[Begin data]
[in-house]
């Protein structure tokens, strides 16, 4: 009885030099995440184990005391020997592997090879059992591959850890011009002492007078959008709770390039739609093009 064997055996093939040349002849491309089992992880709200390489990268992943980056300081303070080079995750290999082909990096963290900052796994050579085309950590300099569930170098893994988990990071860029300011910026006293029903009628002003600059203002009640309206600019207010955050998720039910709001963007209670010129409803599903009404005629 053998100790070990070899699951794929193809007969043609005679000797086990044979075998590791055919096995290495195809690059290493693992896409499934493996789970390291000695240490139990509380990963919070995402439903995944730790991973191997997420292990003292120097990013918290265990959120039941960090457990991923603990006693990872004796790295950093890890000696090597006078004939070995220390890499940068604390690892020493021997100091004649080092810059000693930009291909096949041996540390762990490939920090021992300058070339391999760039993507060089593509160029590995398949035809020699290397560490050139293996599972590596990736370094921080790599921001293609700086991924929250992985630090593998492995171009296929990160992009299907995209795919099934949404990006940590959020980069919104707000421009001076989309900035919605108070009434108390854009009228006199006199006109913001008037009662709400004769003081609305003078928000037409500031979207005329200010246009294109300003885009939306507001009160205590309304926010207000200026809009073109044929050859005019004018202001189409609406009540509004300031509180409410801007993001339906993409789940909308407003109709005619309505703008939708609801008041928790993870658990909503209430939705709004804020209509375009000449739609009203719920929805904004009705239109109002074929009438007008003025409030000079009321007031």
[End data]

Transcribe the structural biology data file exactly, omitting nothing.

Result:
[in-house]
């Protein structure tokens, strides 16, 4: 009885030099995440184990005391020997592997090879059992591959850890011009002492007078959008709770390039739609093009 064997055996093939040349002849491309089992992880709200390489990268992943980056300081303070080079995750290999082909990096963290900052796994050579085309950590300099569930170098893994988990990071860029300011910026006293029903009628002003600059203002009640309206600019207010955050998720039910709001963007209670010129409803599903009404005629 053998100790070990070899699951794929193809007969043609005679000797086990044979075998590791055919096995290495195809690059290493693992896409499934493996789970390291000695240490139990509380990963919070995402439903995944730790991973191997997420292990003292120097990013918290265990959120039941960090457990991923603990006693990872004796790295950093890890000696090597006078004939070995220390890499940068604390690892020493021997100091004649080092810059000693930009291909096949041996540390762990490939920090021992300058070339391999760039993507060089593509160029590995398949035809020699290397560490050139293996599972590596990736370094921080790599921001293609700086991924929250992985630090593998492995171009296929990160992009299907995209795919099934949404990006940590959020980069919104707000421009001076989309900035919605108070009434108390854009009228006199006199006109913001008037009662709400004769003081609305003078928000037409500031979207005329200010246009294109300003885009939306507001009160205590309304926010207000200026809009073109044929050859005019004018202001189409609406009540509004300031509180409410801007993001339906993409789940909308407003109709005619309505703008939708609801008041928790993870658990909503209430939705709004804020209509375009000449739609009203719920929805904004009705239109109002074929009438007008003025409030000079009321007031």